OF TREES AND FOREST
As Filipinos continue to struggle against the COVID-19 pandemic, a different kind of outbreak has caused a shortfall in pork production and subsequently caused a sharp increase in food prices. While the African Swine Fever (ASF), which has ravaged the pork industry, does not harm humans it could potentially threaten our economy and the country’s food security.
The National Economic Development Authority (NEDA) noted that the country’s swine inventory decreased by 24 percent – equivalent to three million heads – from 2020 to 2021. Last year alone, the highly infectious ASF disease resulted in the culling of more than 300,000 pigs, or about three percent of the hog population. The ASF outbreak has affected almost all regions of the country and the corresponding large supply deficit has led to an increase in the retail price of pork much to the chagrin of our pork-loving kababayans.
The Philippines is the world’s seventh-biggest pork importer before local demand fell due to the pandemic. Filipinos obviously love their pork. From the breakfast staple tocino to the pulutan favorites crispy pata and sisig, pork has been an enduring presence in the Filipino diet. This is the reason why restauranteurs and households have been feeling the pinch of the low supply and high prices of pork products.
In the same manner as the COVID-19 pandemic resulted in some behavior changes to Filipinos, perhaps this ASF crisis might lead us to make some changes in our eating habits. The pandemic and the lockdown, for instance, has made Filipinos more conscious about hygiene, specifically hand washing. The question is, will the high prices of pork drive Filipinos to healthier alternatives like fish and vegetables? Probably not. But I think some Filipinos have started to add more fish and vegetables in their diet. Some media networks have reported an uptick in the sales of chicken, fish and veggies as the ASF threatens the supply of pork.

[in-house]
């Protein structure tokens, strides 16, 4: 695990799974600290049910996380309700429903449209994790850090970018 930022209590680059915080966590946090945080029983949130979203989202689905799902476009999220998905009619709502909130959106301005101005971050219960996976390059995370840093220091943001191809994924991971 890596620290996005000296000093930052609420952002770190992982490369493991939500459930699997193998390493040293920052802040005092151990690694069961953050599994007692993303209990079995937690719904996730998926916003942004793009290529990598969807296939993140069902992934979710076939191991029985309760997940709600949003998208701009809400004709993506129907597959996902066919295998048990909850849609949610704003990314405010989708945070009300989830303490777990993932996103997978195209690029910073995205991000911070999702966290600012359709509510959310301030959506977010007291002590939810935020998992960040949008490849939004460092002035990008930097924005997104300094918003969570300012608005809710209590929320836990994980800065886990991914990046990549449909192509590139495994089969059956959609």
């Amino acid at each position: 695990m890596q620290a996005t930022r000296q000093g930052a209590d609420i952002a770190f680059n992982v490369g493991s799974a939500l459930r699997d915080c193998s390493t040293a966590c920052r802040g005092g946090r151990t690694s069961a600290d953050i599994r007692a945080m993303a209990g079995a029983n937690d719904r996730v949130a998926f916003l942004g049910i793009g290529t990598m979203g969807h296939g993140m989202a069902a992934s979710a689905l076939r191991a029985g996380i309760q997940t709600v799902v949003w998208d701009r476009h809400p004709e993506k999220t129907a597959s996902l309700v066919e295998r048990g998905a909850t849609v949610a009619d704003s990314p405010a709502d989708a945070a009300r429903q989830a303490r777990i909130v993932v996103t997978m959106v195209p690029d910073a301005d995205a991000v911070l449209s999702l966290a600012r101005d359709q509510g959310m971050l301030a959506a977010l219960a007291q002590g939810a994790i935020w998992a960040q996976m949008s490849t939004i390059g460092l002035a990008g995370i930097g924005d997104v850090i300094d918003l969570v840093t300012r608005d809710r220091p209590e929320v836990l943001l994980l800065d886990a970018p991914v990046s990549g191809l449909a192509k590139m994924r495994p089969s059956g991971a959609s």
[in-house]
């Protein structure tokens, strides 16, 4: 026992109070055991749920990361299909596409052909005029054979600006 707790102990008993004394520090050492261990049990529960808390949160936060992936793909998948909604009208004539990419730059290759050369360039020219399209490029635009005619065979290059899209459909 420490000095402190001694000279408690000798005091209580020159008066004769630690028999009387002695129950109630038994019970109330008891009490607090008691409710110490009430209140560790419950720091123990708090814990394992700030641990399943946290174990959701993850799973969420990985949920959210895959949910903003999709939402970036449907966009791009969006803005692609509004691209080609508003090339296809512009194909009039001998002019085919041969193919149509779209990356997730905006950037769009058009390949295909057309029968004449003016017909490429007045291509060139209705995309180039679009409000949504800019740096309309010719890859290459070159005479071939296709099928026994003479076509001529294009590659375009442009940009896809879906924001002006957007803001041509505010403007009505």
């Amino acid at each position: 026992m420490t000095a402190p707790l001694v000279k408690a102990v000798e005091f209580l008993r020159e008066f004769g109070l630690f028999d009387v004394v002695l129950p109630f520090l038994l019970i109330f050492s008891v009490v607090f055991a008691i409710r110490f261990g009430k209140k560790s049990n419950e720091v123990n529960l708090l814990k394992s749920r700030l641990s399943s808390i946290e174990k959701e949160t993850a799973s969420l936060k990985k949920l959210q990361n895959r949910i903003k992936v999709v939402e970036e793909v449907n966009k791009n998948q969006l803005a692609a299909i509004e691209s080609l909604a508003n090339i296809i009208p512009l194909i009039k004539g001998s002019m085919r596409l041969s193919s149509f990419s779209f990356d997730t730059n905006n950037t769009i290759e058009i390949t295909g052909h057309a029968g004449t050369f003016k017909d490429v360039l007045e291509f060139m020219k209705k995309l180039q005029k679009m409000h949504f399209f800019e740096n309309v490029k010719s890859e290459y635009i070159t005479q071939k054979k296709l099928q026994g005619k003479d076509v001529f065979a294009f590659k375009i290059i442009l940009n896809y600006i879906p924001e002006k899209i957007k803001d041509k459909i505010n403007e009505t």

I understand the allure of pork – the crunchy pork skin, the juicy fat. I myself enjoy the occasional lechon – in moderation of course – during special events and celebrations. But I always have a soft spot for seafoods and vegetables. Simple yet delicious. Imagine grilling a bangus with tomatoes and onions inside its belly with boiled eggplant and okra on the side with a touch of bagoong. Or a paksiw na isda that is sour and slightly spicy. I am not suggesting that everyone suddenly becomes a vegetarian or a pescatarian, but maybe this ASF-induced supply crisis can allow us to introduce more fish and vegetable to the Filipino diet. A more balanced diet to fight the inflation.
Maybe it was because I practically grew up in the market selling seafood but when I was a youngster helping out my mother sell shrimps and seafood our stall was in that section of Divisoria where all the fish and other seafood were. Some people are probably turned off by the smell of seafood but I love it. This probably explains why my first attempt at entrepreneurship was to sell seafood to restaurants in Makati.
And introducing more fish and vegetable to your diet is good for you. While red meat and poultry provide valuable protein and minerals which the body uses for cell repair, vegetables can provide vitamins, minerals, and fiber. Eating fish and vegetables can make you feel more energized. I have noticed that with fish, vegetables and fruits I feel more invigorated compared to pork products which might give you enjoyment while eating but leaves you feeling bloated and sluggish afterwards.
In addition, eating more fish and vegetables have been proven to reduce cholesterol which are triggered by saturated fats commonly found in animal meat. We all know the health benefits of eating more fish and vegetables but now we can add a financial benefit – it will be easier on your pocket and reduce your grocery bills. So eat more fish and vegetables – save your life and save money